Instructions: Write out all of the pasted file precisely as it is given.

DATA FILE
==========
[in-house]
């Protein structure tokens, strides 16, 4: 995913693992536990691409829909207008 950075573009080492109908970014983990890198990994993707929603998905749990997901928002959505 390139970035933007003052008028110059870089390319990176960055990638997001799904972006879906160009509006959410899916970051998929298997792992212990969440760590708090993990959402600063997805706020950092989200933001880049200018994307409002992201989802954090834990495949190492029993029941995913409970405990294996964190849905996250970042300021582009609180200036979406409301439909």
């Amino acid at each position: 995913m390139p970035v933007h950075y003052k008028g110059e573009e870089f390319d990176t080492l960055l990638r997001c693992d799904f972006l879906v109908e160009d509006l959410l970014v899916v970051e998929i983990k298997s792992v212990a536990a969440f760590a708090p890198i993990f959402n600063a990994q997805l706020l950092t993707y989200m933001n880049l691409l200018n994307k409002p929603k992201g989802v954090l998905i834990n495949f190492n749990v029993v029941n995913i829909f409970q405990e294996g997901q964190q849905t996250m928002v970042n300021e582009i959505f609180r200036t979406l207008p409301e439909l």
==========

[in-house]
């Protein structure tokens, strides 16, 4: 995913693992536990691409829909207008 950075573009080492109908970014983990890198990994993707929603998905749990997901928002959505 390139970035933007003052008028110059870089390319990176960055990638997001799904972006879906160009509006959410899916970051998929298997792992212990969440760590708090993990959402600063997805706020950092989200933001880049200018994307409002992201989802954090834990495949190492029993029941995913409970405990294996964190849905996250970042300021582009609180200036979406409301439909």
């Amino acid at each position: 995913m390139p970035v933007h950075y003052k008028g110059e573009e870089f390319d990176t080492l960055l990638r997001c693992d799904f972006l879906v109908e160009d509006l959410l970014v899916v970051e998929i983990k298997s792992v212990a536990a969440f760590a708090p890198i993990f959402n600063a990994q997805l706020l950092t993707y989200m933001n880049l691409l200018n994307k409002p929603k992201g989802v954090l998905i834990n495949f190492n749990v029993v029941n995913i829909f409970q405990e294996g997901q964190q849905t996250m928002v970042n300021e582009i959505f609180r200036t979406l207008p409301e439909l």